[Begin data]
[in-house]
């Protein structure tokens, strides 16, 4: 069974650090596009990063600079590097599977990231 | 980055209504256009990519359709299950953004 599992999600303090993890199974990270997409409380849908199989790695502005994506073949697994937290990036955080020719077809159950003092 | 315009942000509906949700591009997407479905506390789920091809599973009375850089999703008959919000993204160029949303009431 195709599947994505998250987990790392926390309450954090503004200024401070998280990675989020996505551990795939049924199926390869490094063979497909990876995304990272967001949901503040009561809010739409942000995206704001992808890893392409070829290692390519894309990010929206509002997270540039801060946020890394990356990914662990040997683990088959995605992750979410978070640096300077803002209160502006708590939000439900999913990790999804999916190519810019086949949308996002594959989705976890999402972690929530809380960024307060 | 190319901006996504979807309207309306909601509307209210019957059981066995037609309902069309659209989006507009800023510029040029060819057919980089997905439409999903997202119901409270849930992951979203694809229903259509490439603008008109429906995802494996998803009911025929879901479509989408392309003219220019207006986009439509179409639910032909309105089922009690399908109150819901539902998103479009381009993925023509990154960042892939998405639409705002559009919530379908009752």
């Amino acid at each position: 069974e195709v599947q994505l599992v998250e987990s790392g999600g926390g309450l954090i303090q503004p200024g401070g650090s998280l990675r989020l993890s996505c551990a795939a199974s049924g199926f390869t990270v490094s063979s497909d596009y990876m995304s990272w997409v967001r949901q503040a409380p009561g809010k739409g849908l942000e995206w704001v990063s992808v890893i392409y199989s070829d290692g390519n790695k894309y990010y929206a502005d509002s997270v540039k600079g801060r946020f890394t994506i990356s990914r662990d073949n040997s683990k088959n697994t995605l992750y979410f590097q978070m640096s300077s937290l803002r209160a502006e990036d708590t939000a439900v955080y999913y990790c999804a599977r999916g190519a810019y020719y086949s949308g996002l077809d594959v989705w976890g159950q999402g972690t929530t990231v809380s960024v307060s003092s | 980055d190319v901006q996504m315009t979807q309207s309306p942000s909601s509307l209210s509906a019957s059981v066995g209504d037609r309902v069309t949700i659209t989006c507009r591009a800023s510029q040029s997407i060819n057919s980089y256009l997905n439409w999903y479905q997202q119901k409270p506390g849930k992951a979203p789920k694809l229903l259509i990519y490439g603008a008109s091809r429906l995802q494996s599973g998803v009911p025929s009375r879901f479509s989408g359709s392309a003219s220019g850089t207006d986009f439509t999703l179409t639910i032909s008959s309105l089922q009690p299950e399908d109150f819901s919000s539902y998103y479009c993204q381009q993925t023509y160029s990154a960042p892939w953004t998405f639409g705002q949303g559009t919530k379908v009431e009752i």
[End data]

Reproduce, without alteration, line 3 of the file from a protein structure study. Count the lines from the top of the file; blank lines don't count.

């Amino acid at each position: 069974e195709v599947q994505l599992v998250e987990s790392g999600g926390g309450l954090i303090q503004p200024g401070g650090s998280l990675r989020l993890s996505c551990a795939a199974s049924g199926f390869t990270v490094s063979s497909d596009y990876m995304s990272w997409v967001r949901q503040a409380p009561g809010k739409g849908l942000e995206w704001v990063s992808v890893i392409y199989s070829d290692g390519n790695k894309y990010y929206a502005d509002s997270v540039k600079g801060r946020f890394t994506i990356s990914r662990d073949n040997s683990k088959n697994t995605l992750y979410f590097q978070m640096s300077s937290l803002r209160a502006e990036d708590t939000a439900v955080y999913y990790c999804a599977r999916g190519a810019y020719y086949s949308g996002l077809d594959v989705w976890g159950q999402g972690t929530t990231v809380s960024v307060s003092s | 980055d190319v901006q996504m315009t979807q309207s309306p942000s909601s509307l209210s509906a019957s059981v066995g209504d037609r309902v069309t949700i659209t989006c507009r591009a800023s510029q040029s997407i060819n057919s980089y256009l997905n439409w999903y479905q997202q119901k409270p506390g849930k992951a979203p789920k694809l229903l259509i990519y490439g603008a008109s091809r429906l995802q494996s599973g998803v009911p025929s009375r879901f479509s989408g359709s392309a003219s220019g850089t207006d986009f439509t999703l179409t639910i032909s008959s309105l089922q009690p299950e399908d109150f819901s919000s539902y998103y479009c993204q381009q993925t023509y160029s990154a960042p892939w953004t998405f639409g705002q949303g559009t919530k379908v009431e009752i």